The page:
BAND INFO AND MORE (garageHangover)
With Mike Henley and Joe Triplett away at college, Tom and Bob Berberich joined another band, the Hangmen, with bassist Mike West and rhythm guitarist George Daly, fellow students at Montgomery Junior College. The same month the Reekers were getting attention around DC with Don't Call Me Flyface, a photo of the Hangmen appeared in the April 3, 1965 Evening Star with a caption explaining the Hangmen had lost a battle of the bands at the Shirlington Shopping Center to the Shadows. Tom confirms the story that needing a singer who sounded English, George called the British Embassy asking for someone who could sing! The singer they found was Dave Ottley, a hairdresser variously reported as being from Liverpool, London or Scotland.
In early summer of '65, a friend of Tom's named Larry played What a Girl Can't Do for Fred Foster of Monument Records. Lillian Claiborne graciously released Tom from his contract with her and Foster signed him - only Tom as he was the songwriter and leader of the Reekers. Since Joe Triplett and Mike Henley were committed to college, Tom decided, against his own preferences, to work with the Hangmen as his band. Monument then released the Reekers' recordings of What a Girl Can't Do and The Girl Who Faded Away under the Hangmen's name, even though only Tom and Bob Berberich had played on them.
Some sources report that the Hangmen rerecorded the The Girl Who Faded Away for the Monument 45. A close listen shows that the Hangmen's Monument 45 version is actually the same recording as the Reekers' original Edgewood acetate, except that the acetate had a long ending that was cut from the Monument 45. Confusion also exists about What A Girl Can't Do. The Monument 45 version released under the Hangmen's name is the Reekers. In 1966 the Hangmen recorded their own version of the song for their LP, which sounds much different.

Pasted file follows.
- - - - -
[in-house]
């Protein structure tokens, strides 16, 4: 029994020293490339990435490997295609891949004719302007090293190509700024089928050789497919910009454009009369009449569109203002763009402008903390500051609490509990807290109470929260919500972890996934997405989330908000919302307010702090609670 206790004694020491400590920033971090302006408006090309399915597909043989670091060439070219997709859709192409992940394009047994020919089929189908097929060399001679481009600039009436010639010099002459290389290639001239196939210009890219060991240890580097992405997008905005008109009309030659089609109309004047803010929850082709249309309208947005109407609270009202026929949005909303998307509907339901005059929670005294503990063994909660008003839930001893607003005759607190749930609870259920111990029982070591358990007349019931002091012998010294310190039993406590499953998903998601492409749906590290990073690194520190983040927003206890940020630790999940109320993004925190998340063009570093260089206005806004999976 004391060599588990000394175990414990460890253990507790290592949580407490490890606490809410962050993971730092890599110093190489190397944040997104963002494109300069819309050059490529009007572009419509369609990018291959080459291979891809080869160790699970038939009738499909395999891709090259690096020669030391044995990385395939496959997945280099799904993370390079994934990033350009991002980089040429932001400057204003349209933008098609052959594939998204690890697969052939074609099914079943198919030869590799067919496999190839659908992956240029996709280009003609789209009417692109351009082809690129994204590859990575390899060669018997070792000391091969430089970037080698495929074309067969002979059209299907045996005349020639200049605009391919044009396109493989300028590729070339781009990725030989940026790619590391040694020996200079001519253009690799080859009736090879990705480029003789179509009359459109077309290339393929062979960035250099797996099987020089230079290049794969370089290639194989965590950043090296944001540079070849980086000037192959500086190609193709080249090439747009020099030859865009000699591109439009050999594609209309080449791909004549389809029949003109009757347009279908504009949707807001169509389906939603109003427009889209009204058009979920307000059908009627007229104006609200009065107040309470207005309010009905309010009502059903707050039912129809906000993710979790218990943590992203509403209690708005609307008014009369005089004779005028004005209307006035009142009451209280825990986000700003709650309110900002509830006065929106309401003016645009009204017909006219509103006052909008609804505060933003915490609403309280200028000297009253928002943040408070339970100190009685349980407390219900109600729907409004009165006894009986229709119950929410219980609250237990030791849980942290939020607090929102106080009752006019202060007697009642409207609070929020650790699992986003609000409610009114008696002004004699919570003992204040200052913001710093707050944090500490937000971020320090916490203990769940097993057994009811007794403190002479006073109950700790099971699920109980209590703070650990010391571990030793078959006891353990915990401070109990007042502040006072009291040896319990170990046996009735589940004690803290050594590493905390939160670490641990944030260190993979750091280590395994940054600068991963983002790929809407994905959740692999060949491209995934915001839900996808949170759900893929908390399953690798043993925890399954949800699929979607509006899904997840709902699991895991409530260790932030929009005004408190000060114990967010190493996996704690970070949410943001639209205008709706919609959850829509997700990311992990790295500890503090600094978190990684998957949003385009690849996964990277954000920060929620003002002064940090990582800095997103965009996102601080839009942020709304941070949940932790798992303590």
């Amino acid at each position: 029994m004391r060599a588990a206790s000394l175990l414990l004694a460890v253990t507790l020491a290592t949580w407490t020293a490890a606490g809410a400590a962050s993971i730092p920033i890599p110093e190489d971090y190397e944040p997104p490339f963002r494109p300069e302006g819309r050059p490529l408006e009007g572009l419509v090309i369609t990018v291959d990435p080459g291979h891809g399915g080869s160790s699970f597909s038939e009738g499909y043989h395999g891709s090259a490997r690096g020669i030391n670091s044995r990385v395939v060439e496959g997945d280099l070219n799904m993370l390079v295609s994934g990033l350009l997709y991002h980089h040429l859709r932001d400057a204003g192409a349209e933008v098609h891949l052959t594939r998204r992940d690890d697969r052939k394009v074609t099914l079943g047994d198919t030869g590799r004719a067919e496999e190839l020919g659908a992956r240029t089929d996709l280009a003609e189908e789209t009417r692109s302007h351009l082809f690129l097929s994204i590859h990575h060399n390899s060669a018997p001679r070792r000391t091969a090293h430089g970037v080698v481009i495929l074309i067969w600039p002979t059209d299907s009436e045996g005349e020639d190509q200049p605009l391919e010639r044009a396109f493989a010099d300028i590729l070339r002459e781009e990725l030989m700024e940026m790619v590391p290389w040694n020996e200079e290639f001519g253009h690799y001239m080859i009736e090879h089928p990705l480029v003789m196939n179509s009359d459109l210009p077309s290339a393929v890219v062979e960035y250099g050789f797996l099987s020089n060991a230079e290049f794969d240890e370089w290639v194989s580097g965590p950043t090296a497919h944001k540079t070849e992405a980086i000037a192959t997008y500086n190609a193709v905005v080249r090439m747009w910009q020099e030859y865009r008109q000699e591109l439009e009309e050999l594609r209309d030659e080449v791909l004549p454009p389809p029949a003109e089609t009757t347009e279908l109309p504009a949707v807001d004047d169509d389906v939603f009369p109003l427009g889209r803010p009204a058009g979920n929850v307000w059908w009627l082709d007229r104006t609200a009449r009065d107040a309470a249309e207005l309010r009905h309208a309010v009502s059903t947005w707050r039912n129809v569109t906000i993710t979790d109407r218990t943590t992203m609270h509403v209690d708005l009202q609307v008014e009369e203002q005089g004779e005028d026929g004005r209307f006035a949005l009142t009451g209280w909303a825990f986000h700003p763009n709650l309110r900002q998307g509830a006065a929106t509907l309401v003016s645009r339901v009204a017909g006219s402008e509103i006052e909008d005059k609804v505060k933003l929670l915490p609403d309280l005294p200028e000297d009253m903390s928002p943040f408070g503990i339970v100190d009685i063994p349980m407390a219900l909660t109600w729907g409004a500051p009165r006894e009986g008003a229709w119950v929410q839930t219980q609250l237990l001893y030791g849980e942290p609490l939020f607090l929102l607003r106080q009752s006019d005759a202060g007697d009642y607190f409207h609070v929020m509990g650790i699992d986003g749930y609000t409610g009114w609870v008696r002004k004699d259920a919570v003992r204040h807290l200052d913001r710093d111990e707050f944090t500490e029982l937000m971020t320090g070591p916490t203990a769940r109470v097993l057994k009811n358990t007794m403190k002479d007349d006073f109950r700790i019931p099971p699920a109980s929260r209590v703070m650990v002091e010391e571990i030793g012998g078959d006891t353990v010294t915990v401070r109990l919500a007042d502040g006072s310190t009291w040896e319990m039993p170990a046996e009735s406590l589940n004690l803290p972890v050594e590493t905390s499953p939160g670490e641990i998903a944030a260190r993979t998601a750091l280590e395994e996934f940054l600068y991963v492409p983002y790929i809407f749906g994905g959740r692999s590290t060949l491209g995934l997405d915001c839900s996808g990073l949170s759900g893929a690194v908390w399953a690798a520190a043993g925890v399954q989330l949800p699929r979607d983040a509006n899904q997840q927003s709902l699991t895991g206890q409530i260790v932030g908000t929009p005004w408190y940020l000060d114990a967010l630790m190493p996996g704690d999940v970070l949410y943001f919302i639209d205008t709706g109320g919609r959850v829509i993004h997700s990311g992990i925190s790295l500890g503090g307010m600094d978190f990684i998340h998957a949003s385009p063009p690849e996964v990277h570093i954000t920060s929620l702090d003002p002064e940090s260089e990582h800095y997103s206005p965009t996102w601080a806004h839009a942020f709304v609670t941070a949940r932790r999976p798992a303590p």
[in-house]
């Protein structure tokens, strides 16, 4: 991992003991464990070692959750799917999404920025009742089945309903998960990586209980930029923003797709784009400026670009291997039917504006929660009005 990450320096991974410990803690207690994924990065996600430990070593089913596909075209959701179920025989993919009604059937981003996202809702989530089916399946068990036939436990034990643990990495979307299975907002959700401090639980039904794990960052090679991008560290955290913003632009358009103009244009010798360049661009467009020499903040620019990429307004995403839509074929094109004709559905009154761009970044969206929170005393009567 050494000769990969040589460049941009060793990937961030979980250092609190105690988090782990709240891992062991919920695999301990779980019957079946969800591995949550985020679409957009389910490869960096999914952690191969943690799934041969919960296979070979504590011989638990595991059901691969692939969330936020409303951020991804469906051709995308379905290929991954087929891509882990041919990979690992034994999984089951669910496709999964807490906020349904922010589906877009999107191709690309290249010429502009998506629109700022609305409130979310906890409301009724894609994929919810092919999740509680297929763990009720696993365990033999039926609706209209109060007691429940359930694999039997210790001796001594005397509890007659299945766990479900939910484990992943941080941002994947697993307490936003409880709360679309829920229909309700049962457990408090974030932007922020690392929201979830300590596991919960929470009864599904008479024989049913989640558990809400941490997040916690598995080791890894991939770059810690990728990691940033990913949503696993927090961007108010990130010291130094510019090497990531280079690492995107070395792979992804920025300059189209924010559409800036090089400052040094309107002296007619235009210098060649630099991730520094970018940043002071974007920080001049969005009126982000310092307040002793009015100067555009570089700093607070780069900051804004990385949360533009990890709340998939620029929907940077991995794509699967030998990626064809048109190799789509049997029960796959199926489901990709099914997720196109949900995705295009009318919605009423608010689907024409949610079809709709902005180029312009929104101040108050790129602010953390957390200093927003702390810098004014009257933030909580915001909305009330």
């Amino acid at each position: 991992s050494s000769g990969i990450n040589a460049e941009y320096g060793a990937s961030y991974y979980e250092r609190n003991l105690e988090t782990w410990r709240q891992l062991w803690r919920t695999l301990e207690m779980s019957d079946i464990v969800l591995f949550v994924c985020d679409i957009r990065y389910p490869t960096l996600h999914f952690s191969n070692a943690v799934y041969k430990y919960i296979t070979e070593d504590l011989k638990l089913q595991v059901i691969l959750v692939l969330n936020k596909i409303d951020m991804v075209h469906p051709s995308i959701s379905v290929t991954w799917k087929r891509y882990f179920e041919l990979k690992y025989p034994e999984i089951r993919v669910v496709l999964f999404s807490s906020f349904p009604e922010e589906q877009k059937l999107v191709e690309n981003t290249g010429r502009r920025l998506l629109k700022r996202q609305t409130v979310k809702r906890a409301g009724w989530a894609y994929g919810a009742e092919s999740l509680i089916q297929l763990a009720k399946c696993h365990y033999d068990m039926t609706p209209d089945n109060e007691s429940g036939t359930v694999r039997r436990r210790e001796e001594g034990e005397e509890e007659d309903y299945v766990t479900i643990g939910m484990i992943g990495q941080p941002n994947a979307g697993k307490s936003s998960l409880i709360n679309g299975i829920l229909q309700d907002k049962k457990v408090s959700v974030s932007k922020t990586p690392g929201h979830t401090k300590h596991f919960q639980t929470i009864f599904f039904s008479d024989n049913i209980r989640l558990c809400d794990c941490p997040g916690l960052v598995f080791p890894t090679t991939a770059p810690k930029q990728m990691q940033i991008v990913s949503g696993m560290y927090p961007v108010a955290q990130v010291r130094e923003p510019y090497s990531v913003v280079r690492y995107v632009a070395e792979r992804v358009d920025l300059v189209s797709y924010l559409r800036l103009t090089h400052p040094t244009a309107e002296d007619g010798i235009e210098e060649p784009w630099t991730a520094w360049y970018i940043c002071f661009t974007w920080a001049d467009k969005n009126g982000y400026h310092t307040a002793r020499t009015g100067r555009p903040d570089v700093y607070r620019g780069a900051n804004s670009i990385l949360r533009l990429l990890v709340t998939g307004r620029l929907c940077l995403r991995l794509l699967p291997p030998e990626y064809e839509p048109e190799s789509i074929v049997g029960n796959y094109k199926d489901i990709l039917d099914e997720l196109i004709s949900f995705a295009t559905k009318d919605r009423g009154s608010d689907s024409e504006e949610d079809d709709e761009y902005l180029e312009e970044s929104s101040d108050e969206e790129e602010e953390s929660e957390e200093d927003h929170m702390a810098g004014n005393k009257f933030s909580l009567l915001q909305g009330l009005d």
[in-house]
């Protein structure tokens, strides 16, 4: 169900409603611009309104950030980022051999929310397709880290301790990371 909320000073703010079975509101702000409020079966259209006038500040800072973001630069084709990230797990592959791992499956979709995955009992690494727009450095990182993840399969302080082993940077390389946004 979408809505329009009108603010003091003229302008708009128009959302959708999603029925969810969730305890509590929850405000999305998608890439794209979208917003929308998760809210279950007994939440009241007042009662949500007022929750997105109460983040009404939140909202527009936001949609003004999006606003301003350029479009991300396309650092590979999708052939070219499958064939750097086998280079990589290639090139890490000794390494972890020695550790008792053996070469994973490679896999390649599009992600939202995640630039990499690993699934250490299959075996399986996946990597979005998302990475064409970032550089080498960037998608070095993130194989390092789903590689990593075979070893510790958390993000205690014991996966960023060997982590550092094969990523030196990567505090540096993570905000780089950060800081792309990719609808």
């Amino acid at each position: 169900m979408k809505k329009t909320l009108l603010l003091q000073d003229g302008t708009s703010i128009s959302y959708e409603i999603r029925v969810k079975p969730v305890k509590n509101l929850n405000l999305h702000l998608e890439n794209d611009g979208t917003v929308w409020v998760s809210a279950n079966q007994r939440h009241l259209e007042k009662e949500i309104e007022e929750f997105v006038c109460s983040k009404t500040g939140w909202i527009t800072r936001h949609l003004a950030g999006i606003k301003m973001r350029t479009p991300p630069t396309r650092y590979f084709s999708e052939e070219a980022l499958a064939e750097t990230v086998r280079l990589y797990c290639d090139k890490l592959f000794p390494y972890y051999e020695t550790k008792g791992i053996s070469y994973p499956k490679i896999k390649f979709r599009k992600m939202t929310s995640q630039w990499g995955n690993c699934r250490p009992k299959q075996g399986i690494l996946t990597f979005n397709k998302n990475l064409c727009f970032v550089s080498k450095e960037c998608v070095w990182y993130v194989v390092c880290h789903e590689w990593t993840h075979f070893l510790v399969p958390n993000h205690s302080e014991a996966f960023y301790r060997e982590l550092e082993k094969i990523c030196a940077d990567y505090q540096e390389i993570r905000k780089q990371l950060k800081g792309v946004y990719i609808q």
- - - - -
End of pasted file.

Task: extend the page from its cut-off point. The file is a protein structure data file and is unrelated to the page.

Arnold Stahl, a lawyer, and Mike Klavans of WTTG formed 427 Enterprises to promote the band. Their connections landed gigs for the Hangmen in embassies and a mention in Newsweek. One memorable event was playing a party for Robert Kennedy's family and getting drunk in their kitchen!
Despite these connections, the Hangmen were still primarily a suburban band, playing for kids at parties and shopping malls but not getting into the clubs like the big DC acts like the British Walkers and the Chartbusters. This would change as the Monument 45 of What A Girl Can't Do started gaining momentum locally.
The Hangmen recorded a fine follow up, Faces, and this time Monument put some money into promotion, taking out a full page ad in the trade magazines. Propelled by fuzz guitar and a heavy bass line, Faces is a tough garage number with a fine vocal by Ottley. Tom points out that the song finishes quite a bit faster than it starts, making it difficult for those on the dance floor to keep up! The flip is another Guernsey/Daly original, Bad Goodbye, which features studio musician Charlie McCoy on harmonica.
JUST .... NO WORDS ... ONE OF MY FAVOURITES ... PAY ATTENTION TO THIS BAND ! ! ! ...
LINK: WHAT A GIRL CAN´T DO ! ! !